After 20 years of screening for breast and prostate cancer, several observations can be made. First, the incidence of these cancers increased after the introduction of screening but has never returned to prescreening levels. Second, the increase in the relative fraction of early stage cancers has increased. Third, the incidence of regional cancers has not decreased at a commensurate rate. One possible explanation is that screening may be increasing the burden of low-risk cancers without significantly reducing the burden of more aggressively growing cancers and therefore not resulting in the anticipated reduction in cancer mortality. To reduce morbidity and mortality from prostate cancer and breast cancer, new approaches for screening, early detection, and prevention for both diseases should be considered.
-Abstract from the Journal of the American Medical Association, October 21, 2009.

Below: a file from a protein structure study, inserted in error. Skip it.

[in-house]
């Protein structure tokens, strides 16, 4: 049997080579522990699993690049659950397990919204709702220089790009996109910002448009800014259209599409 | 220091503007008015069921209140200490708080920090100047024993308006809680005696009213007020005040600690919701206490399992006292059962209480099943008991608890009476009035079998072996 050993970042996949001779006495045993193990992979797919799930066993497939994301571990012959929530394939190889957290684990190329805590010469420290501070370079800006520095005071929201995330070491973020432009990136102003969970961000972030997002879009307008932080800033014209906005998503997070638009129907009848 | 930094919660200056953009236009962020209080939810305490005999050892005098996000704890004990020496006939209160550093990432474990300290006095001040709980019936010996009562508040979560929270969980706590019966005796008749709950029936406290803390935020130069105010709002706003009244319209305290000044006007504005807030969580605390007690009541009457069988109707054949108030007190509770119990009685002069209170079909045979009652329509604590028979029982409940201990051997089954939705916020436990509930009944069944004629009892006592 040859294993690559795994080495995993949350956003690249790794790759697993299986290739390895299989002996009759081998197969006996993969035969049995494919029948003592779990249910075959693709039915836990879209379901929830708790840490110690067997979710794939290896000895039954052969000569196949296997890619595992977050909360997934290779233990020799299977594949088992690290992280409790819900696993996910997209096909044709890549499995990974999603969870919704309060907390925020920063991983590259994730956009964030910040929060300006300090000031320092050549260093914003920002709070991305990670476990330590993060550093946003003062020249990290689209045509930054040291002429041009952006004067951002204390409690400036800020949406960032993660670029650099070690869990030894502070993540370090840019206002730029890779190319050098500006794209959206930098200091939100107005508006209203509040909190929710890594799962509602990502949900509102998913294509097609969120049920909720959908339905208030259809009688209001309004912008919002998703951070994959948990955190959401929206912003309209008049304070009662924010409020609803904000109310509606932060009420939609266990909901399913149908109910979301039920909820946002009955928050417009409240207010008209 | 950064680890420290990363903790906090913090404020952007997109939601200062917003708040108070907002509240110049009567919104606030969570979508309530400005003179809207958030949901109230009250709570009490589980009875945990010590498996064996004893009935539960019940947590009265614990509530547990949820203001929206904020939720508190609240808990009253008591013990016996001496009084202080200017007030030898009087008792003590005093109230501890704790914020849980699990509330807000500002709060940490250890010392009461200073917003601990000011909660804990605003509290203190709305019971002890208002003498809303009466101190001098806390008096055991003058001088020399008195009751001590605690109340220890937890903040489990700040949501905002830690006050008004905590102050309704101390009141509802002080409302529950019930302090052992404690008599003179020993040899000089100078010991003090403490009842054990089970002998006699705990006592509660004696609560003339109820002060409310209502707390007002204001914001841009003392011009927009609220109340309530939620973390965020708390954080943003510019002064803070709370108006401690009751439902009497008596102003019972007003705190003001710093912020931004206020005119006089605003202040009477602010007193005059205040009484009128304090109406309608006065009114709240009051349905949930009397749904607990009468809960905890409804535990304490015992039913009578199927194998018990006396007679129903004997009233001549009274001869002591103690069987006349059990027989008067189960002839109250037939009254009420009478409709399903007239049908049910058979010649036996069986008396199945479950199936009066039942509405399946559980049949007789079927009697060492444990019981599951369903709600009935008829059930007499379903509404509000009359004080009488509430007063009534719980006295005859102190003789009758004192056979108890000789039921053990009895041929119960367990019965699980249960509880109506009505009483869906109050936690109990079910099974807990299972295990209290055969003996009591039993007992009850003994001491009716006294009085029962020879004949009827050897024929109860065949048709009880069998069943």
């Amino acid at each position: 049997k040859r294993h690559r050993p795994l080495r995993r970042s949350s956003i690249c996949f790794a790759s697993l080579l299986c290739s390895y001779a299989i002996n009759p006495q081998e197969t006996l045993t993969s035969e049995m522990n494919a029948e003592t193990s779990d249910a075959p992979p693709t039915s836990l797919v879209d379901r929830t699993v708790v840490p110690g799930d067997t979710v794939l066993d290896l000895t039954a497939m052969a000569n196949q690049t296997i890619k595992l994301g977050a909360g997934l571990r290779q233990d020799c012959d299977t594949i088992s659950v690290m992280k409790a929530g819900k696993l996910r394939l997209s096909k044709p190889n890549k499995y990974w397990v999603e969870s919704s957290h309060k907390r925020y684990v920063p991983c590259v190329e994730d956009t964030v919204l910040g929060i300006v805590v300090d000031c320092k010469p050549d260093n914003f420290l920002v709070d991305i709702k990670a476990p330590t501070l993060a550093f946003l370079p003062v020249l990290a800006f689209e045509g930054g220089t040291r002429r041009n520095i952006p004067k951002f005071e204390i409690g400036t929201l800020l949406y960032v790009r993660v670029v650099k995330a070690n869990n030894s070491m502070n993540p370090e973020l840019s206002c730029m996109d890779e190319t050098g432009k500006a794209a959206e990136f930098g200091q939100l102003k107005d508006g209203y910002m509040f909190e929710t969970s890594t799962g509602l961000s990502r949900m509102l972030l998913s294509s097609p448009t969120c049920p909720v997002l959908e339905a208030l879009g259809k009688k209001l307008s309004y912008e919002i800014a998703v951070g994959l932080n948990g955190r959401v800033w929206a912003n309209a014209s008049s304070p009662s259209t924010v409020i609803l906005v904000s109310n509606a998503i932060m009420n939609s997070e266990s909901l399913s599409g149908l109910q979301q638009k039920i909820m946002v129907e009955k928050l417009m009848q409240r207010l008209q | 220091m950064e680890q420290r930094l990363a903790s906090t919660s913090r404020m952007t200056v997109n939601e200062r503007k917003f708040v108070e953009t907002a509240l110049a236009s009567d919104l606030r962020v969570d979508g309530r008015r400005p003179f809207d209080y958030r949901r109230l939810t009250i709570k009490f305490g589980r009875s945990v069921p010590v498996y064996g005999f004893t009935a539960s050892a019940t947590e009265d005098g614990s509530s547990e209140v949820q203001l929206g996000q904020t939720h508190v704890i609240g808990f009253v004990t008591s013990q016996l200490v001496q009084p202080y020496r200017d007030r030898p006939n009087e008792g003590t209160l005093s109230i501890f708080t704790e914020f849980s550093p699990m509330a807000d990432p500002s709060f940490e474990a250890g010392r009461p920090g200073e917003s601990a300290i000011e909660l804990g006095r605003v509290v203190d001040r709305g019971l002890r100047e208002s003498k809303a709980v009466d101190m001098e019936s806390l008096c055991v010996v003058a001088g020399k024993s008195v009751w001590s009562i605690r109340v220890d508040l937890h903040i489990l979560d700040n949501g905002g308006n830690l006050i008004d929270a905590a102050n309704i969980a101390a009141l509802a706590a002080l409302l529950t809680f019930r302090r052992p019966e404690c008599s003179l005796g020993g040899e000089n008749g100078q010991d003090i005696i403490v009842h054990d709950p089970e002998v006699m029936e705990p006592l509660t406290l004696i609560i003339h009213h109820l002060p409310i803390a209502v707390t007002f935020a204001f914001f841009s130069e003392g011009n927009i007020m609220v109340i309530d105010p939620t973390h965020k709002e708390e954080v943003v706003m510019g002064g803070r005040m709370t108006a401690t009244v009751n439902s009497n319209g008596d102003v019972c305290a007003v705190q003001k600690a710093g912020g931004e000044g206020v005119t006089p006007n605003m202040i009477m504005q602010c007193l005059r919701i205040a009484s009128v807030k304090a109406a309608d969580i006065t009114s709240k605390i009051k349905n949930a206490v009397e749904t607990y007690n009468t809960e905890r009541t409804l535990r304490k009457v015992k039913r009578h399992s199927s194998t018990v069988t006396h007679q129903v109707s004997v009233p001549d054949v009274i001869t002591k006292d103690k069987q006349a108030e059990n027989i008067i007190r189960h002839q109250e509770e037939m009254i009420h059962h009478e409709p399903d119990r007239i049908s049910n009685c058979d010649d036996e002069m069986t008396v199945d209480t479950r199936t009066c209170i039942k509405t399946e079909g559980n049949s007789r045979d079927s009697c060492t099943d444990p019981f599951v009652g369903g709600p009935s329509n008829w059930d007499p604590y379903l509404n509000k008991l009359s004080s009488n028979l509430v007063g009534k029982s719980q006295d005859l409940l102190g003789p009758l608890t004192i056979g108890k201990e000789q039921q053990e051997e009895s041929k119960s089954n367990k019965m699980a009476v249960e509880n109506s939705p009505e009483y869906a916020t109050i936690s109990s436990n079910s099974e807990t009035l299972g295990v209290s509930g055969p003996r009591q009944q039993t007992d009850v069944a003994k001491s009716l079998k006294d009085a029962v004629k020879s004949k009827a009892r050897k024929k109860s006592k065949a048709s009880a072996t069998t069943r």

A New York Times article last week, reporting the JAMA article, provoked a lot of interest.
And comments from Dr. MacDougall. His comments include the following:
The truth is breast and prostate cancer are caused by the rich Western diet full of beef, chicken, cheese, milk, and oils, and contaminated with powerful environmental cancer-causing chemicals. A sizable share of that $20 billion [now spent on screening that MacDougall finds wasted at best] must be spent on advertising, education, and subsidy programs to bring about monumental changes in our eating. The American Cancer Society needs to put meaning behind their apology by enthusiastically spreading the message that a starch-based diet with fruits and vegetables is fundamental for cancer prevention and good health.